- Owner: NYC School Construction Authority
- Architect: Perkins Eastman Architects
- Engineer of Record: Ysrael A. Seinuk, P.C.
- Project Cost: $82 Million
- Precast Cost: $7 Million
- Project Size: 112,000 ft2
- 2023 PCI Design Awards Best Schools K-12 Building
Public School 667
As demand for updated schools continues to grow in a major metropolitan area, city construction administrators are seeking new solutions to modern issues that existing structures simply can’t address. In a dense urban location, speed and efficiency of construction is a necessity, but a school must also be safe and strong to act as a safe haven for the community, with the ability to last for years to come. Through a collaborative design-build process, our company was tasked with constructing a new K-12 public school in this urban area. This project was one of the first large-scale precast concrete projects taken on by the school’s authority, with precast selected in lieu of typical block, brick, and mortar due to a tight construction site with the surrounding urban environment and limited timing due to the school year's schedule. The new school’s construction included a combination of insulated, spanning, and brick-clad precast panels intended to both blend into the historic neighborhood and act as a modern representation of the surrounding community.
Key Project Attributes
- Construct a five-story school on a tight urban site in time for the first day of school.
- While maximizing the utility of the space allotted, PS 667 demonstrates ingenuity through collaborative design-build project delivery.
First in 30 Years
NYCSCA managed the construction of the five-story school, including the classrooms, staff rooms, cafeteria, and library. The new school is the first to be built in the neighborhood in 30 years and creates a civic presence along Dinsmore Place that will breathe new life into the neighborhood.
The school looks modern, but the insulated, brick-clad precast concrete panels blend into the architecture of the historic neighborhood. The design for PS 667 also features horizontal panels with intermediate infill pieces to form window openings. These precast concrete panels feature iron-spot thin brick and a charcoal-color precast concrete face mixture that contrast with areas of exposed precast concrete. Buff-colored accent panels are located at two elevated corners, and both entrances into the school and the tall angular panels received a light acid-wash finish. The gymnasium extension features buff panels with a faceted profile for various shadowing effects.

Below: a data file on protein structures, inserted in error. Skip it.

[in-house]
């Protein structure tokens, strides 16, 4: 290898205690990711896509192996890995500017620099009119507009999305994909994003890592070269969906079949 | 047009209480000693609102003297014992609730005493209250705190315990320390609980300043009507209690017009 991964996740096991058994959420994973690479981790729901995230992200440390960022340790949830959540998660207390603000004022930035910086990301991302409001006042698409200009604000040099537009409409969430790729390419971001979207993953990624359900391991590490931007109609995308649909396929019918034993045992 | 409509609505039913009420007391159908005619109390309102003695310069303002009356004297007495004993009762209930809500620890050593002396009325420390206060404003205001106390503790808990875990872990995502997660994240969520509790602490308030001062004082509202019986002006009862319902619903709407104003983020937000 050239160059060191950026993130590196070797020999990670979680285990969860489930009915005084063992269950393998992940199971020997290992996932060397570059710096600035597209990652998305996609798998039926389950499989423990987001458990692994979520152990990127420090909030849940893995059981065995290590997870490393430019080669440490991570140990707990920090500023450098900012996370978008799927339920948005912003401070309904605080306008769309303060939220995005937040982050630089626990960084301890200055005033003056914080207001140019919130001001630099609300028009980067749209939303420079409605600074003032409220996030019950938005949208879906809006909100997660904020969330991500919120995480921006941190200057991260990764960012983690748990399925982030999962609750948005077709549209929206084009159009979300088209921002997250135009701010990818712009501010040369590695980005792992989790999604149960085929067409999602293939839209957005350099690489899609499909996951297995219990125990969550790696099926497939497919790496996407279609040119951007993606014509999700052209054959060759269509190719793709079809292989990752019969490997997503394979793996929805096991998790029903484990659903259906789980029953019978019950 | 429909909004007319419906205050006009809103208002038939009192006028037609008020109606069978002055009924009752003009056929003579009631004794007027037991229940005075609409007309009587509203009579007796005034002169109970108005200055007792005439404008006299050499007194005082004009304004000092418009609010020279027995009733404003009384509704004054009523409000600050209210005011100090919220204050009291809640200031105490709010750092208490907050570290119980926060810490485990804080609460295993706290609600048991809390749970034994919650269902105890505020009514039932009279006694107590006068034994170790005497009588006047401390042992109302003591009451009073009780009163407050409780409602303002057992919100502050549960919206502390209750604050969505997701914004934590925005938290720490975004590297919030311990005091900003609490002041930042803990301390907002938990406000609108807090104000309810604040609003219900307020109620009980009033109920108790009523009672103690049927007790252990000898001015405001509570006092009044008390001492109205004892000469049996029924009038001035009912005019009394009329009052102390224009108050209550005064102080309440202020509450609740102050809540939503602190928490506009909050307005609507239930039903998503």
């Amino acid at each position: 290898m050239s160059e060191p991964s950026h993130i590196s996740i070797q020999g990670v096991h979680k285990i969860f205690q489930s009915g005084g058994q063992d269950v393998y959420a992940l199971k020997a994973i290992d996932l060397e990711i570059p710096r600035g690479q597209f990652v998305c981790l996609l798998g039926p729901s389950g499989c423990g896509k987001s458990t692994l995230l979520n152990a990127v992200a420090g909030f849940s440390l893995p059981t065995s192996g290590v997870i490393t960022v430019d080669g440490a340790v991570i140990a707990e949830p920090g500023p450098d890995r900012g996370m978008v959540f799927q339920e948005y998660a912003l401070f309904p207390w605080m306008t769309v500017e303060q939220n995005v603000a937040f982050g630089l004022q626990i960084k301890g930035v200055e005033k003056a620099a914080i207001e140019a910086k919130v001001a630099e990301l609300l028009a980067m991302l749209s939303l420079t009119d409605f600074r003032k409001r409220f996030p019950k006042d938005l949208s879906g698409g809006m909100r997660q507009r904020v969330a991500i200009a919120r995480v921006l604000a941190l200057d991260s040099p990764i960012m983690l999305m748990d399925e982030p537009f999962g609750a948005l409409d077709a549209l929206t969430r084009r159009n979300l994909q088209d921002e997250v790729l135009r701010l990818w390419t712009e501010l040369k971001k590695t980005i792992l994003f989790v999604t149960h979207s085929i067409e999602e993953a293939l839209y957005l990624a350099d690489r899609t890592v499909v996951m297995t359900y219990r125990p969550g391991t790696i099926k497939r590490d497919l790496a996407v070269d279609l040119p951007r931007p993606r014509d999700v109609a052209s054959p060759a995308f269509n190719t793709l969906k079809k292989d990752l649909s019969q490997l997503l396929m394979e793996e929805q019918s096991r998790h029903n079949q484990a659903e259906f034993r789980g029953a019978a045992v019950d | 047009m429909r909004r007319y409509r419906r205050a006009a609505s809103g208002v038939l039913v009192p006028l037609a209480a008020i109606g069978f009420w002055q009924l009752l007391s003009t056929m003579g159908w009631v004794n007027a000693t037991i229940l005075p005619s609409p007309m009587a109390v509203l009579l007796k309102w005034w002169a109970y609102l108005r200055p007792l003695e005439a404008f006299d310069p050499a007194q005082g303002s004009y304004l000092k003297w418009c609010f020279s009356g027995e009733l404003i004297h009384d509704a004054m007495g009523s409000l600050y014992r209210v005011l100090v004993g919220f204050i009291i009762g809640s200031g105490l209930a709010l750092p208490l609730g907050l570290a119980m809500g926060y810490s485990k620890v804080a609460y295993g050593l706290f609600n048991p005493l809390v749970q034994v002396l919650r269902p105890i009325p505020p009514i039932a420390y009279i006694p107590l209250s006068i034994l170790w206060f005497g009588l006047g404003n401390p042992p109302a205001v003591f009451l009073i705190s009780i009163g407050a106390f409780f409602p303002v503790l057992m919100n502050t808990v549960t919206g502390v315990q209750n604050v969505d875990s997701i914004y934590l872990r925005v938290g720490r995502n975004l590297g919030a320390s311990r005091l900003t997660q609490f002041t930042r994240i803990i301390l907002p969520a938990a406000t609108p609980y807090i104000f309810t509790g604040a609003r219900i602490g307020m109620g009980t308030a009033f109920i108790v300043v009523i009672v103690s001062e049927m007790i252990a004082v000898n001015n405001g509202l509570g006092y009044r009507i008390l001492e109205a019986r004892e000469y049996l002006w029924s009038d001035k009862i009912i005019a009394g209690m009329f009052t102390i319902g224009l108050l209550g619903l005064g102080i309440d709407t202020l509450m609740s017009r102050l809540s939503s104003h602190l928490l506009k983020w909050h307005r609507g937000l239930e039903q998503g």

The PS 667 project was part of a larger development, and using a thin-brick precast concrete facade helped expedite the project’s completion so that adjacent construction could begin. However, the project team also realized that the same operations could have been improved to save time and money. “While the project was a success, this penalization style increased the piece count and added complexity to the exterior envelope. The NYCSCA recognized those challenges, and recent designs utilize more punched window panels for increased production efficiency,” says Matt Krebs, senior project manager, of High Concrete Group.
Carl Colombo, senior director of construction management, NYCSCA, adds, “Now we better understand how to optimize panel sizes, and at which point a special permit will be required. We strive to be as repetitive and economical as possible.”
Thus, the collaborative effort on this project served as an opportunity to fine-tune the process that will be used going forward. “We learned on PS 667 in Brooklyn that there were too many pieces and we were not optimally efficient,” says Colombo. “After that project we were cognizant of piece counts. Now we prefer punched windows, which are simpler to waterproof,” he adds.
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